Rock outcrop communities usually receive very little attention from scientists and environmentalists. We examined the vegetation occurring in eight gneiss-granite rock outcrops at Rio de Janeiro State (Brazilian Atlantic coast) which exists in natural associations on soil islands. A total of 86 vascular plant species, belonging to 30 families, was found on 347 soil islands. Bromeliaceae, Asteraceae and Velloziaceae species were the most frequent plants, many of them endemic to these habitats. Ordination and cluster analyses using species frequency on each site made evident some major distinctions related to local influences, most probably the proximity to the sea. Each outcrop presented high values of the Shannon-Wiener index of species diversity. Species richness was very dependent on the total area, and high beta diversity was observed amongst sites. Similarities with the South American and African rock-outcrop communities were found. Despite their uniqueness as habitats, their possession of several endemic species and the fragility of the ecosystem involved, Brazilian rock outcrops are not protected by specific environmental legislation and we propose urgent actions for their protection.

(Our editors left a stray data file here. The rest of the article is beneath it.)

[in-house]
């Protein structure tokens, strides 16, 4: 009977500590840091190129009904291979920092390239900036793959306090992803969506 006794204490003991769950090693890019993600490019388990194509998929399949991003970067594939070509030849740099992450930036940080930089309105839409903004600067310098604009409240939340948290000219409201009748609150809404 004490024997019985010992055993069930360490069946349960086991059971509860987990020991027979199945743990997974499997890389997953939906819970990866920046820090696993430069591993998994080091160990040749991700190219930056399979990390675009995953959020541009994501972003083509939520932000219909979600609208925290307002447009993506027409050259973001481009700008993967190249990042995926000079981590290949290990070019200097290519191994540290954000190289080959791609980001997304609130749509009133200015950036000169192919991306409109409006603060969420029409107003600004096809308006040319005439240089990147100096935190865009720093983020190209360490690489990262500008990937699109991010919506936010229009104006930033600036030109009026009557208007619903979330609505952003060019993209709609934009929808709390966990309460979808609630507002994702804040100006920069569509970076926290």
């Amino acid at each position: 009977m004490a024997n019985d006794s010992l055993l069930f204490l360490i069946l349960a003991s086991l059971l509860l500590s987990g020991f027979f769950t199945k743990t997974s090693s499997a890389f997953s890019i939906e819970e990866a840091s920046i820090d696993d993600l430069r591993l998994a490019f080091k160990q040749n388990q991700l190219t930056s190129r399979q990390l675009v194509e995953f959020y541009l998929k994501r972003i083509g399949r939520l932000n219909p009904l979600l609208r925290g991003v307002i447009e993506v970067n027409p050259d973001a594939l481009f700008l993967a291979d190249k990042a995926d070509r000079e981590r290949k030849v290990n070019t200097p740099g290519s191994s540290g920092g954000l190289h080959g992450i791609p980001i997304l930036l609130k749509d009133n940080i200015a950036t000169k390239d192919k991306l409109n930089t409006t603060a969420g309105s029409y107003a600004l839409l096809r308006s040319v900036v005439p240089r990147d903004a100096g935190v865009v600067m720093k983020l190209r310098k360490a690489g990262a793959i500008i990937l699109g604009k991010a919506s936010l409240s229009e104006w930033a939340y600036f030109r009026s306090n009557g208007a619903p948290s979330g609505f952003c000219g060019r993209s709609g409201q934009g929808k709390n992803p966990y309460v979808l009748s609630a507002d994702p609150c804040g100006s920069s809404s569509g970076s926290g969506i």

Email your librarian or administrator to recommend adding this journal to your organisation's collection.